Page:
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Coming home to advance equality: Ryerson’s Faculty of Law Dean Donna Young

Law school’s founding commitment to equality convinced Young to come back from the United States

Coming home to advance equality: Ryerson’s Faculty of Law Dean Donna Young
Donna Young is the inaugural dean of the Faculty of Law at Ryerson University.

While many Canadians would not look to the United States as a place to learn about equality, this was never the case for Donna Young.

Young has learned many lessons about how equality can be advanced through the law south of the border. She recently returned from the U.S. after several decades with the hope to put these lessons into action in her new role as dean of the faculty of law at Ryerson University.

When Young was a young law student at Osgoode Hall Law School in the early 1990s, academics did not seem like a realistic option. At the time, there were just one or two Black law professors in Canada, and her interests in critical race theory made her an outlier.

She decided, though, to find out what was happening in the U.S. in this area, in what turned out to be a formative experience.

Young drove 12 hours to the second annual critical race theory conference in Wisconsin. She crashed on her cousin-in-law's couch and found a group of scholars who were delving into issues that were on the cutting edge of legal academia. It was there that she met Derrick Bell, who was the first Black law professor at Harvard Law School.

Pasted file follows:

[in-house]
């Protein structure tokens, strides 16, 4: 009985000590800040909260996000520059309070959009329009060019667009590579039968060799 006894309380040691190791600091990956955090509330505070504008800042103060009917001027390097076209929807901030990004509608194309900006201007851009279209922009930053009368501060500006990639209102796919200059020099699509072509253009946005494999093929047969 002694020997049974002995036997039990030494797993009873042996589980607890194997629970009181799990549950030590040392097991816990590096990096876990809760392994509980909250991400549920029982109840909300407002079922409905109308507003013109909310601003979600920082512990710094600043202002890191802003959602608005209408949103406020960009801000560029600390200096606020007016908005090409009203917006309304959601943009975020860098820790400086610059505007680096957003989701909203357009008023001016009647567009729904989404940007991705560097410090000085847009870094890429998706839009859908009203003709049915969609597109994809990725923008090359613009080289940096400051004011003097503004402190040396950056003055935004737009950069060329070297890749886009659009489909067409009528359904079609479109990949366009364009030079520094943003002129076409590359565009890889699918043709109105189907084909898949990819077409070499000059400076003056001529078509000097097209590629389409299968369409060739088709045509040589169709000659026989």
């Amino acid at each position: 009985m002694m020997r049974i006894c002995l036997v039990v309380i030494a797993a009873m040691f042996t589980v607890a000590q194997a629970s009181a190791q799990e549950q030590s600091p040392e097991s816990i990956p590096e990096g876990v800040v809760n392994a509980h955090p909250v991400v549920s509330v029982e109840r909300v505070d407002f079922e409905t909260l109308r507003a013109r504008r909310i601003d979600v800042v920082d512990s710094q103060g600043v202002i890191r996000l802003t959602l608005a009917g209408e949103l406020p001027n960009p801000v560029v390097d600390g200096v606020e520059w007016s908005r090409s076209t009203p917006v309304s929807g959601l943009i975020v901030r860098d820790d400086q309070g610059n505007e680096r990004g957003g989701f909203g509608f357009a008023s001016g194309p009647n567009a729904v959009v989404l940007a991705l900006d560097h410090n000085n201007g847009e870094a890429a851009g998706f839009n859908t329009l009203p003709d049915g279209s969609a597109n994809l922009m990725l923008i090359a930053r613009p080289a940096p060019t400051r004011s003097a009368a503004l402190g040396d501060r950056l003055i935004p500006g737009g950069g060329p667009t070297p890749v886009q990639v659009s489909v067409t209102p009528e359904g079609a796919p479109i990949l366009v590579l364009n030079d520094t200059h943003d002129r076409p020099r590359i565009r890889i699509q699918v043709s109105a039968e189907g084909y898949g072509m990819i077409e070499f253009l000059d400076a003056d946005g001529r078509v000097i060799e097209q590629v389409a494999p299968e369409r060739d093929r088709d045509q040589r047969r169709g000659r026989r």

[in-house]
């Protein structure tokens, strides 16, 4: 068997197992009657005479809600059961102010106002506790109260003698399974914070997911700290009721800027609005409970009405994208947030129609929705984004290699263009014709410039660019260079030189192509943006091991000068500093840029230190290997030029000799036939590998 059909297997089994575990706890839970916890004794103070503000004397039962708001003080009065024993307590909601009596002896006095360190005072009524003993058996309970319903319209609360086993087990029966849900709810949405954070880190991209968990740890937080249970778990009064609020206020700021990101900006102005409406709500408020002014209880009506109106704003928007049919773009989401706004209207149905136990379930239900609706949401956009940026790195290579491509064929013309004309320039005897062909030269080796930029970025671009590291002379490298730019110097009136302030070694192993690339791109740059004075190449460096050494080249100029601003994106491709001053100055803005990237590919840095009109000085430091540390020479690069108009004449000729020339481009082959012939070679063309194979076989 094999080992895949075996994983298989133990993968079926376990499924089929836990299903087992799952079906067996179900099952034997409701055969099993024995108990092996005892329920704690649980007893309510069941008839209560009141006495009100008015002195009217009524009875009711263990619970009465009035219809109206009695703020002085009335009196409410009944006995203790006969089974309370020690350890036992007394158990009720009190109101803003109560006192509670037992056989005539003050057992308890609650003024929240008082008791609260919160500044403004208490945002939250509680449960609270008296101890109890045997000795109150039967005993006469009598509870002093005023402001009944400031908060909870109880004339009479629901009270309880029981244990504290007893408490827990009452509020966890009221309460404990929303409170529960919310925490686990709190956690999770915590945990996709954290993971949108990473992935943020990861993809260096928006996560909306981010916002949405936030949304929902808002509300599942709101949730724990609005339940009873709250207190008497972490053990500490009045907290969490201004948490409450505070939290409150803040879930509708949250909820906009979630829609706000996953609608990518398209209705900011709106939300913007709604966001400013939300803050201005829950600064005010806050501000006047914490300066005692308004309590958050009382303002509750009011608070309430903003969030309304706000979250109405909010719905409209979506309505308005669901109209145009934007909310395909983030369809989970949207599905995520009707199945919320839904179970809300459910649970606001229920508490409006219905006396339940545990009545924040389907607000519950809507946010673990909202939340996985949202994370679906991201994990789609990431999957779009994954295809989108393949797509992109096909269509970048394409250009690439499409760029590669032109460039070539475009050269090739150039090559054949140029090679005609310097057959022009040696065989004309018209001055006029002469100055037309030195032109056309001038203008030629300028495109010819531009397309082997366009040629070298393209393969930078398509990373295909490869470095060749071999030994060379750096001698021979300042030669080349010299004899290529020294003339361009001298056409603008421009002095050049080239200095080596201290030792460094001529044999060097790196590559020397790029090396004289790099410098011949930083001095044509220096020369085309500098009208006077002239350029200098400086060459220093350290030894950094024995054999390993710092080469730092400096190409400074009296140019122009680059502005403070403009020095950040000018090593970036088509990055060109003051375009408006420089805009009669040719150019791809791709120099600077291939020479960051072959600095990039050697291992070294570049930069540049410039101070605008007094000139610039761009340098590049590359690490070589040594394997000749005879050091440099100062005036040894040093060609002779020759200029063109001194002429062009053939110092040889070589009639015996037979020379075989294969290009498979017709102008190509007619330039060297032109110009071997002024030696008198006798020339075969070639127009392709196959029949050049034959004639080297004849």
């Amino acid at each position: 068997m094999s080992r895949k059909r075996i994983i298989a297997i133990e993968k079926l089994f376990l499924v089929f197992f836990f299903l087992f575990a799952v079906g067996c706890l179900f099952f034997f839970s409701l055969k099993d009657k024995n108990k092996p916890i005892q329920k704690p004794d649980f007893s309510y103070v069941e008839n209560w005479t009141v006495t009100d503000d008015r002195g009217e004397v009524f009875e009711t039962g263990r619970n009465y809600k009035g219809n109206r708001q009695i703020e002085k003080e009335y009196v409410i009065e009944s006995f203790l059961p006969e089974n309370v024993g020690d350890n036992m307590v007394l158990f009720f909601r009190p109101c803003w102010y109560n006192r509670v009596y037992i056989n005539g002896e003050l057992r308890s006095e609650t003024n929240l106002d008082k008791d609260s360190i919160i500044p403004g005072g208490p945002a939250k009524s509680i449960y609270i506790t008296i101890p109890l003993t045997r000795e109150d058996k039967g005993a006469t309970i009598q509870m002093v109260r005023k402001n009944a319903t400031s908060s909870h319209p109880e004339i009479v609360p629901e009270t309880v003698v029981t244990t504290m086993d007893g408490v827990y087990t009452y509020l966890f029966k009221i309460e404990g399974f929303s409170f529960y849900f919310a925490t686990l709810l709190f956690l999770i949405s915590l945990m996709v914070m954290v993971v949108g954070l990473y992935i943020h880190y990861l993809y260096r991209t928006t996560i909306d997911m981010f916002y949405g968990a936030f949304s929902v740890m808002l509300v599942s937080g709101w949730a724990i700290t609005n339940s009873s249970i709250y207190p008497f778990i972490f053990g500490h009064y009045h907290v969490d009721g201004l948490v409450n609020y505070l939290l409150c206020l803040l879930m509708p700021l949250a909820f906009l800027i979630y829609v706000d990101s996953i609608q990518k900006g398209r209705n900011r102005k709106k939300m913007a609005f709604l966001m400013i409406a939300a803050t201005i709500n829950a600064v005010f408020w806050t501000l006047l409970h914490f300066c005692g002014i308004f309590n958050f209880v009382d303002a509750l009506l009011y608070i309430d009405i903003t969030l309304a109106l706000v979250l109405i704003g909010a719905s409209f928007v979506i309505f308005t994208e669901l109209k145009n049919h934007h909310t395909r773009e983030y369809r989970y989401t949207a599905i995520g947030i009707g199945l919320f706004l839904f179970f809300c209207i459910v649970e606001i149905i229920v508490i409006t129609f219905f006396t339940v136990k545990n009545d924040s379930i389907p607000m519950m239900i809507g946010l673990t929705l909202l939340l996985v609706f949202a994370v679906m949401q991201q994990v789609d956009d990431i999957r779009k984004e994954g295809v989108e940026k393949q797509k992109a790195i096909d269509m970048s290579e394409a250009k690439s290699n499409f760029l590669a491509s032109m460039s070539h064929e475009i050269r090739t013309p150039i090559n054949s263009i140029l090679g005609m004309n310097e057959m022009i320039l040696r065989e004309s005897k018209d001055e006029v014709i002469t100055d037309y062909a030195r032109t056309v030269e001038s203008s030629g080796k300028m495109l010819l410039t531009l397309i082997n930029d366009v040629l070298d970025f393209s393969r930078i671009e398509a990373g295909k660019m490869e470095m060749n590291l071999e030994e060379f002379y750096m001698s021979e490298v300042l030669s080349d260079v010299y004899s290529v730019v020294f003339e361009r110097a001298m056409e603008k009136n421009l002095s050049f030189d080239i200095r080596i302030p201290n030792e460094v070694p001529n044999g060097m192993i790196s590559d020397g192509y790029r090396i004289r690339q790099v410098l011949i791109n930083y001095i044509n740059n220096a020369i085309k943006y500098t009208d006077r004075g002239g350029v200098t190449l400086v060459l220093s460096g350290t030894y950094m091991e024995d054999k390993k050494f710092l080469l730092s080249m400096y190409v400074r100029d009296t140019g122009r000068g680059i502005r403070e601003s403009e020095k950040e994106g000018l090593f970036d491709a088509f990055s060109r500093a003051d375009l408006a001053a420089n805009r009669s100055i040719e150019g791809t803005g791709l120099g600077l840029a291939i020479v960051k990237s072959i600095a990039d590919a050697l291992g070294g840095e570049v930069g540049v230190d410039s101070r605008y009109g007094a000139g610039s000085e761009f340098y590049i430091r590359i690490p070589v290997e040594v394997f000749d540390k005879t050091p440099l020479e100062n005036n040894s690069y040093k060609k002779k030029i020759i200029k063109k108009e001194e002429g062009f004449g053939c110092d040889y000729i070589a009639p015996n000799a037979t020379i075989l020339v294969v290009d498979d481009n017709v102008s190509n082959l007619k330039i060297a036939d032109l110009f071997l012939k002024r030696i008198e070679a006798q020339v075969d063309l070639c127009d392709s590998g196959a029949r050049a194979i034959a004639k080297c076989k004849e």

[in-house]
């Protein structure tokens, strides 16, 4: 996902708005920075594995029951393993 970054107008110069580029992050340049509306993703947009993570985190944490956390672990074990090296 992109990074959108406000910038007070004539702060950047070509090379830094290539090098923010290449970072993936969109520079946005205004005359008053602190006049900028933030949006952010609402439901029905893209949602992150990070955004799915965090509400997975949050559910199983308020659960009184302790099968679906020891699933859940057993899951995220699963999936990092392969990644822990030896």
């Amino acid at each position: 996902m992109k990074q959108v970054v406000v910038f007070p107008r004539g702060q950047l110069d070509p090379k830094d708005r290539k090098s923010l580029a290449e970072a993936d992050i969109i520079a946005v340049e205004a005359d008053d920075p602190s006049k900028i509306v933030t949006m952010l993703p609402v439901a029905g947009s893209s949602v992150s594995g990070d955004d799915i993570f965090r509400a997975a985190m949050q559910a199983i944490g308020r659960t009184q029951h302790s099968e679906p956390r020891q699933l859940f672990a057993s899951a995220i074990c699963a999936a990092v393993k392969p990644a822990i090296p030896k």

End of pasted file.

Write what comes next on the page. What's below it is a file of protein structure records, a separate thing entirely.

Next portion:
Bell turned to Young and told her she needed to think about going into the legal academy.

“It was the first time that anyone had ever suggested that I become a law professor,” Young says.

While Young did find professors at Osgoode who became mentors, she credits Bell with planting the idea in her head that never left.

After graduating from law school, Young worked in various positions outside of academia in Canada, including articling at labour boutique Cornish Roland and working at the Ontario Human Rights Commission.

But Young soon gravitated back to the United States and legal academia.

Initially, she went with her partner to New York as he studied for his LL.M. at Columbia Law School, in what was supposed to be a temporary move. Young worked at the New York City Department of Labor Relations. But another chance encounter with feminist legal scholar Martha Fineman, who was teaching at Columbia and Young met in a feminist reading group, solidified her interest in academics.

Young soon accepted a position as a visiting professor at the Albany law school and began her 25-year legal academic career in the United States.

While Young taught in many areas, including criminal law, employment law, federal civil procedure, gender and work, race and rape culture, her work with the American Association of University Professors was where her commitment to academic freedom really took hold.

Young took leave from her academic role in 2014 and accepted a staff position as the senior program officer with the AAUP’s department of academic freedom, tenure and governance.

Young says she saw many examples of professors who were subject matter experts, but “administrations were not listening to the faculty in exactly the areas where the faculties were the experts.